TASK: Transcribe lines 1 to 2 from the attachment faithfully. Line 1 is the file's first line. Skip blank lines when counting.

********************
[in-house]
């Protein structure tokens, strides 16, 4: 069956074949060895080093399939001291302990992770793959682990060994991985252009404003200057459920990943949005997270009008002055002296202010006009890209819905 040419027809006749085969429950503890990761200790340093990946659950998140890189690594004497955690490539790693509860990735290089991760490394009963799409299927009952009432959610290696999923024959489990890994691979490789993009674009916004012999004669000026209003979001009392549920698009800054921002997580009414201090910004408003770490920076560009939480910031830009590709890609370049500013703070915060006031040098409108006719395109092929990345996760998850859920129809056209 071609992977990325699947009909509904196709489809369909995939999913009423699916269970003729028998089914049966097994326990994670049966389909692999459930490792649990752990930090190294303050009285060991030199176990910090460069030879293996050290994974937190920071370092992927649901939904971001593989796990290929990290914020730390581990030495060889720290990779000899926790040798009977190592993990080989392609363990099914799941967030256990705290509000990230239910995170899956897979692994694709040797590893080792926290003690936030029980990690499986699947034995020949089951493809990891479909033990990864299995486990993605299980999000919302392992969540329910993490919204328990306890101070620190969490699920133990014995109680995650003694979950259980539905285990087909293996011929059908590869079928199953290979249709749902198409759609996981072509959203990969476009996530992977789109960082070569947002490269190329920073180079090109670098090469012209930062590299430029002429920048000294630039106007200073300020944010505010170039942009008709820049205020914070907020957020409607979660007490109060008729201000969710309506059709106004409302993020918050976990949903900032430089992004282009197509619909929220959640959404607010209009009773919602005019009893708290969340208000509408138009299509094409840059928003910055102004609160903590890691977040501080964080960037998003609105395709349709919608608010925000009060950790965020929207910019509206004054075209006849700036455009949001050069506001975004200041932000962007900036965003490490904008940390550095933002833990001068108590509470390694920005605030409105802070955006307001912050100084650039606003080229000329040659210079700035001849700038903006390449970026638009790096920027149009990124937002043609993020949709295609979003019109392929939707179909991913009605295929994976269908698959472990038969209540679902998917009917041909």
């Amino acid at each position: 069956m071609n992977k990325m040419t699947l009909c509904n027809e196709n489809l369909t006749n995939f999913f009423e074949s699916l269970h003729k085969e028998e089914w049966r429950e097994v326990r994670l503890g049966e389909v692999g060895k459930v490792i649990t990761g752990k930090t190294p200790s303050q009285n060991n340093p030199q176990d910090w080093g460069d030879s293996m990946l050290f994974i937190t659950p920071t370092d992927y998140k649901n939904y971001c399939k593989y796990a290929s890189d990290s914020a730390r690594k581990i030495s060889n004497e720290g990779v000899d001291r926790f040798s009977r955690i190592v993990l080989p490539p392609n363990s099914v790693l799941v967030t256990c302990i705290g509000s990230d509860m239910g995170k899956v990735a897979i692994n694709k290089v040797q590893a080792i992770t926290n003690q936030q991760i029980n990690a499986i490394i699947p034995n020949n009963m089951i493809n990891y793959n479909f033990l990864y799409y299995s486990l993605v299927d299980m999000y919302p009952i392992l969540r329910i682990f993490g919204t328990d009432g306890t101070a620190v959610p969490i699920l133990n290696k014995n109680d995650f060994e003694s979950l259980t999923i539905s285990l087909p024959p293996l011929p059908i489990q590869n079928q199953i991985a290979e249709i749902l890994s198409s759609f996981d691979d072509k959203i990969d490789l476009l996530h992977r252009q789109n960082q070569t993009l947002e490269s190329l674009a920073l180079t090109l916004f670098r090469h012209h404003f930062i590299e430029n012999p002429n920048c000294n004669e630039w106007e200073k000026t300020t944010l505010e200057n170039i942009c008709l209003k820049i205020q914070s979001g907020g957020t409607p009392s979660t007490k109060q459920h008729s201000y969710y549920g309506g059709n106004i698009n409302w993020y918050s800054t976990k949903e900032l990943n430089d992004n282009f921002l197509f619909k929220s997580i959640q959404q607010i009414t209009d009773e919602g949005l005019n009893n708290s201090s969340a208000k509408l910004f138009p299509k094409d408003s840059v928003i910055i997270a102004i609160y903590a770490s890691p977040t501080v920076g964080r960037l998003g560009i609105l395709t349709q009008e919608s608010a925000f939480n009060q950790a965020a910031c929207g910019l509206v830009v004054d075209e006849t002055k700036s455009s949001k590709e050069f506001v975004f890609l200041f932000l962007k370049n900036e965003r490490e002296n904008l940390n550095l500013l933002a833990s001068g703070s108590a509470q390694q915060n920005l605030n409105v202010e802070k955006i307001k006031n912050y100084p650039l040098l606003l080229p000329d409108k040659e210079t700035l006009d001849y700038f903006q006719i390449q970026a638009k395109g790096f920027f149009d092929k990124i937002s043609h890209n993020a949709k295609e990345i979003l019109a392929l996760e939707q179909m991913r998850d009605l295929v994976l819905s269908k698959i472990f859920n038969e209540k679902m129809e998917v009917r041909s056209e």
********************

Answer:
[in-house]
């Protein structure tokens, strides 16, 4: 069956074949060895080093399939001291302990992770793959682990060994991985252009404003200057459920990943949005997270009008002055002296202010006009890209819905 040419027809006749085969429950503890990761200790340093990946659950998140890189690594004497955690490539790693509860990735290089991760490394009963799409299927009952009432959610290696999923024959489990890994691979490789993009674009916004012999004669000026209003979001009392549920698009800054921002997580009414201090910004408003770490920076560009939480910031830009590709890609370049500013703070915060006031040098409108006719395109092929990345996760998850859920129809056209 071609992977990325699947009909509904196709489809369909995939999913009423699916269970003729028998089914049966097994326990994670049966389909692999459930490792649990752990930090190294303050009285060991030199176990910090460069030879293996050290994974937190920071370092992927649901939904971001593989796990290929990290914020730390581990030495060889720290990779000899926790040798009977190592993990080989392609363990099914799941967030256990705290509000990230239910995170899956897979692994694709040797590893080792926290003690936030029980990690499986699947034995020949089951493809990891479909033990990864299995486990993605299980999000919302392992969540329910993490919204328990306890101070620190969490699920133990014995109680995650003694979950259980539905285990087909293996011929059908590869079928199953290979249709749902198409759609996981072509959203990969476009996530992977789109960082070569947002490269190329920073180079090109670098090469012209930062590299430029002429920048000294630039106007200073300020944010505010170039942009008709820049205020914070907020957020409607979660007490109060008729201000969710309506059709106004409302993020918050976990949903900032430089992004282009197509619909929220959640959404607010209009009773919602005019009893708290969340208000509408138009299509094409840059928003910055102004609160903590890691977040501080964080960037998003609105395709349709919608608010925000009060950790965020929207910019509206004054075209006849700036455009949001050069506001975004200041932000962007900036965003490490904008940390550095933002833990001068108590509470390694920005605030409105802070955006307001912050100084650039606003080229000329040659210079700035001849700038903006390449970026638009790096920027149009990124937002043609993020949709295609979003019109392929939707179909991913009605295929994976269908698959472990038969209540679902998917009917041909």